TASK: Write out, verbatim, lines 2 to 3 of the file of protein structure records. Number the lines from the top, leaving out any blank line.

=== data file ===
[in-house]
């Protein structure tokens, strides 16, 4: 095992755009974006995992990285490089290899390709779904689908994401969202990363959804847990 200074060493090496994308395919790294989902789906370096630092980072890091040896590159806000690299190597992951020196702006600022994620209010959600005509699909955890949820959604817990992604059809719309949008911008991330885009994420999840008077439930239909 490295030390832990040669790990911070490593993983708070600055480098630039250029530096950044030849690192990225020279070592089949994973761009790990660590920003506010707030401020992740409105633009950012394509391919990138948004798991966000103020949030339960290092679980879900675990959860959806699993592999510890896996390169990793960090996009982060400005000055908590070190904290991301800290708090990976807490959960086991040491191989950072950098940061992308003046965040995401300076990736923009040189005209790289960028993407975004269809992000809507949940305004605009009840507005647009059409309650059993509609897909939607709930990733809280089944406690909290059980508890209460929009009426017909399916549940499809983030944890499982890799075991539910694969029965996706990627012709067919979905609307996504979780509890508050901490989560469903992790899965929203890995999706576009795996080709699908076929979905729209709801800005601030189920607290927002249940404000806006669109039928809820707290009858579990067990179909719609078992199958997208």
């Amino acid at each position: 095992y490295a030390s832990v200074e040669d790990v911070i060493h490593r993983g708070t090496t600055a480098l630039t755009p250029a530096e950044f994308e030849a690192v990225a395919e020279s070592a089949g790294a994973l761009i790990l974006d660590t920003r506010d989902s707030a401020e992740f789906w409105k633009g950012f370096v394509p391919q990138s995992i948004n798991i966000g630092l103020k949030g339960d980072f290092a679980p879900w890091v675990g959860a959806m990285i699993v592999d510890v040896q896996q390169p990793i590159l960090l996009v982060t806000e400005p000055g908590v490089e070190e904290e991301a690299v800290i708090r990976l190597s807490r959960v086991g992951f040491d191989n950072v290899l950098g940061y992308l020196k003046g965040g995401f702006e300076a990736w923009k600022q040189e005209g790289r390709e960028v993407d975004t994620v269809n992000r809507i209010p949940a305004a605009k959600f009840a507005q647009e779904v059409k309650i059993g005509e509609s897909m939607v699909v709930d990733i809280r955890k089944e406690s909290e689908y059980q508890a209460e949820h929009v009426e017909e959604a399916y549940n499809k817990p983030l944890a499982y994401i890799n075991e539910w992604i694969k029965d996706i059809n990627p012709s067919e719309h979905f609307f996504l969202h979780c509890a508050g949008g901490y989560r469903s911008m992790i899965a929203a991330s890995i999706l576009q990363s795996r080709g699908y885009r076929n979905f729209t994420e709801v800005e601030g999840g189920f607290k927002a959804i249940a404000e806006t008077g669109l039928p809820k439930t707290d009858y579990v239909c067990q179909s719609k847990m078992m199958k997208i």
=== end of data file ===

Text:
């Protein structure tokens, strides 16, 4: 095992755009974006995992990285490089290899390709779904689908994401969202990363959804847990 200074060493090496994308395919790294989902789906370096630092980072890091040896590159806000690299190597992951020196702006600022994620209010959600005509699909955890949820959604817990992604059809719309949008911008991330885009994420999840008077439930239909 490295030390832990040669790990911070490593993983708070600055480098630039250029530096950044030849690192990225020279070592089949994973761009790990660590920003506010707030401020992740409105633009950012394509391919990138948004798991966000103020949030339960290092679980879900675990959860959806699993592999510890896996390169990793960090996009982060400005000055908590070190904290991301800290708090990976807490959960086991040491191989950072950098940061992308003046965040995401300076990736923009040189005209790289960028993407975004269809992000809507949940305004605009009840507005647009059409309650059993509609897909939607709930990733809280089944406690909290059980508890209460929009009426017909399916549940499809983030944890499982890799075991539910694969029965996706990627012709067919979905609307996504979780509890508050901490989560469903992790899965929203890995999706576009795996080709699908076929979905729209709801800005601030189920607290927002249940404000806006669109039928809820707290009858579990067990179909719609078992199958997208």
């Amino acid at each position: 095992y490295a030390s832990v200074e040669d790990v911070i060493h490593r993983g708070t090496t600055a480098l630039t755009p250029a530096e950044f994308e030849a690192v990225a395919e020279s070592a089949g790294a994973l761009i790990l974006d660590t920003r506010d989902s707030a401020e992740f789906w409105k633009g950012f370096v394509p391919q990138s995992i948004n798991i966000g630092l103020k949030g339960d980072f290092a679980p879900w890091v675990g959860a959806m990285i699993v592999d510890v040896q896996q390169p990793i590159l960090l996009v982060t806000e400005p000055g908590v490089e070190e904290e991301a690299v800290i708090r990976l190597s807490r959960v086991g992951f040491d191989n950072v290899l950098g940061y992308l020196k003046g965040g995401f702006e300076a990736w923009k600022q040189e005209g790289r390709e960028v993407d975004t994620v269809n992000r809507i209010p949940a305004a605009k959600f009840a507005q647009e779904v059409k309650i059993g005509e509609s897909m939607v699909v709930d990733i809280r955890k089944e406690s909290e689908y059980q508890a209460e949820h929009v009426e017909e959604a399916y549940n499809k817990p983030l944890a499982y994401i890799n075991e539910w992604i694969k029965d996706i059809n990627p012709s067919e719309h979905f609307f996504l969202h979780c509890a508050g949008g901490y989560r469903s911008m992790i899965a929203a991330s890995i999706l576009q990363s795996r080709g699908y885009r076929n979905f729209t994420e709801v800005e601030g999840g189920f607290k927002a959804i249940a404000e806006t008077g669109l039928p809820k439930t707290d009858y579990v239909c067990q179909s719609k847990m078992m199958k997208i």